Russia’s ‘Dirty Bomb’ Ploy

By groundlessly suggesting that Ukraine is preparing to use a “dirty bomb,” the Kremlin is testing the West—and potentially provoking a nuclear standoff.

Vladimir Putin meeting Russian soldiers during an October 20 visit.
Vladimir Putin meeting Russian soldiers during an October 20 visit. (Mikhail Klimentyev / Sputnik / AFP / Getty)

Updated at 6:30 p.m. ET on October 22, 2022

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The Russians have accused the Ukrainians of preparing to use a “dirty bomb,” because they want to rattle the West and keep the use of Russian nuclear weapons on the table.

But first, here are three new stories from The Atlantic.

Rationalization for Escalation?

Over the weekend, Russian Defense Minister Sergei Shoigu called his counterparts in the United States, the United Kingdom, France, and—interestingly—Turkey. In these calls, Shoigu claimed that Ukraine is about to use a “dirty bomb,” which would ostensibly allow Russia to open the door to retaliation with nuclear weapons. Today, General Valery Gerasimov, the chief of the Russian general staff, called his American and British counterparts to press the same case.

What is a dirty bomb, and what was the point in making this claim now?

A dirty bomb isn’t actually a nuclear bomb. It is, to use the clunky term professionals apply to it, a radiological dispersal device, which is just another way of saying that it is a conventional explosive wrapped around a lot of dangerous radioactive material. When the bomb explodes, it is not a nuclear detonation, but only the normal explosion of something like TNT or other munitions. The difference is that this conventional explosion spreads around a lot of radioactive material, poisoning anyone nearby and rendering the area highly dangerous—perhaps even impassable. The gunk inside a dirty bomb could be anything that is highly radioactive: nuclear reactor waste, the leftover pieces of a nuclear weapon, even radiological materials from a hospital.

This dirty-bomb charge could be part of the preparation for a Russian “false flag” operation, in which the Russians will explode their own dirty bomb, perhaps in the occupied territories of Ukraine or close to the Russian border; blame Ukraine; and then demand that Ukraine surrender or face nuclear retaliation. It could also be a way of trying to scare off Ukraine’s Western supporters with threats of escalation.

Let’s hope that this is just the Kremlin trying to engage in scare tactics. If, however, Putin and his circle are really considering a dirty-bomb provocation, it is likely because they would see such a plot as solving multiple problems at once. Russia would probably try to flip the script, and go from an aggressor likely guilty of multiple war crimes to the victim of a nuclear “event.” It might then issue an ultimatum to the Ukrainians that elevates the war to a nuclear crisis (which is probably the only way Moscow thinks it can win, now that the Russian army lies in pieces on the battlefield).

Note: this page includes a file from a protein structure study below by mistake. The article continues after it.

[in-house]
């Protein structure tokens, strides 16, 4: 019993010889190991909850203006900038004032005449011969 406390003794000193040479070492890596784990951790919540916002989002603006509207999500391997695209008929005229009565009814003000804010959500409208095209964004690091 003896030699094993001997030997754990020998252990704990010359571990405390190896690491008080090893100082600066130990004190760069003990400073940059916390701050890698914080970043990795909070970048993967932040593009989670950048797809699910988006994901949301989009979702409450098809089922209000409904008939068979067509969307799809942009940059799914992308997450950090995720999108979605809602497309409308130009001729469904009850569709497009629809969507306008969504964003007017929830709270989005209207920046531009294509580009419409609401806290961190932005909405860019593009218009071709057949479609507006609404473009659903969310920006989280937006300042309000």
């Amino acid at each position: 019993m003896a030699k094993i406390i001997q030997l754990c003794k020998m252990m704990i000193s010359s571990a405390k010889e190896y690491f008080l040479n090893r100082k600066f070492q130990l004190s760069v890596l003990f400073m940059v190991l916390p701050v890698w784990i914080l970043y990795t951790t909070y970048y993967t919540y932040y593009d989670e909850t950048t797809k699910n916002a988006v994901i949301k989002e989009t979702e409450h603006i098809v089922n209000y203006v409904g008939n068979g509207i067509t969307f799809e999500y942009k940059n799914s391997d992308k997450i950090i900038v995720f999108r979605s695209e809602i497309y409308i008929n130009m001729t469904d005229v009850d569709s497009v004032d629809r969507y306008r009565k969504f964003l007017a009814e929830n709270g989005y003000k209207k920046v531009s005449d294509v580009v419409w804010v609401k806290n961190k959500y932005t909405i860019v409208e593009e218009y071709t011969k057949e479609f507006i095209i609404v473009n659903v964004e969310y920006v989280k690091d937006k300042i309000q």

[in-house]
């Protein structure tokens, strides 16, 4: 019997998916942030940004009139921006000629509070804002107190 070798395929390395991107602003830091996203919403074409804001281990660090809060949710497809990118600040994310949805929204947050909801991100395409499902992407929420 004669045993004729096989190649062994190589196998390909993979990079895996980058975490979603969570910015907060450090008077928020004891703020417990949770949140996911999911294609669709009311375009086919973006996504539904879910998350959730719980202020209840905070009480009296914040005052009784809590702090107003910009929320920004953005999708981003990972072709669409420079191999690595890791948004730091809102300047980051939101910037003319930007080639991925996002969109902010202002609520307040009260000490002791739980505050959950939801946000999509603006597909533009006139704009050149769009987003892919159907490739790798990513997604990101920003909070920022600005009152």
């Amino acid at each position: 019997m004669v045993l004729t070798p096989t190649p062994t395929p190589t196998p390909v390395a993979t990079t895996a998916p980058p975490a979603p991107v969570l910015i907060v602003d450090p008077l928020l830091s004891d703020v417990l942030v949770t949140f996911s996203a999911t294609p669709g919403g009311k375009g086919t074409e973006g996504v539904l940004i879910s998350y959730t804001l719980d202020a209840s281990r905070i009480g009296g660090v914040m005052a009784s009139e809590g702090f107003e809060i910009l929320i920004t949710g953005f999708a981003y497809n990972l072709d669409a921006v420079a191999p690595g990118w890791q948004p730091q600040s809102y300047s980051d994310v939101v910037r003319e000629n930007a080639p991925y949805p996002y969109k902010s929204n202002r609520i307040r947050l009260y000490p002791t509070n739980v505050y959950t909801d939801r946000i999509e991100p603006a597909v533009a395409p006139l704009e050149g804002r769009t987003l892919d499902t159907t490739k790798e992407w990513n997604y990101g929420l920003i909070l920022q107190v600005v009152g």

The Russians, in such a gambit, would likely be betting that a faked dirty bomb would alleviate the “first use” stain from any Russian decision to attack—or as they would almost certainly say in this scenario, “retaliate”—with a nuclear weapon. With nuclear weapons now in play, the West would have to decide just how much to commit to nuclear deterrence on behalf of Ukraine.

Why are the Russians now pushing this plot? I suspect the attempt to put nuclear issues back in play is rooted in Russian President Vladimir Putin’s realization that he has, yet again, humiliated himself in his harebrained scheming to prosecute a war he’s been losing since its first days. In particular, his attempt to conscript 300,000 Russian males has been a political disaster; some reports suggest that twice that number of Russians have already fled their country, and even Putin has admitted to “mistakes” and is winding back at least some of the mindless dragooning of his young men.

Thus, threatening this dirty-bomb ruse and risking subsequent escalation makes sense if you’re in a bunker under the Kremlin (which is why I think it’s Putin’s reasoning), but in reality, it is utterly unhinged and reckless.

For one thing, no one is going to believe the dirty-bomb story. The Americans, French, and British have already told the Russians as much. (We do not yet have a readout on the response from the Turks, but I cannot imagine they’re buying this fantasy any more than the other NATO allies.) That may not matter to Putin, who would probably care only that enough Russians believe it. But that plan, too, may backfire: One Russian-made dirty bomb followed by a nuclear crisis might panic the Russian public more than Putin expects.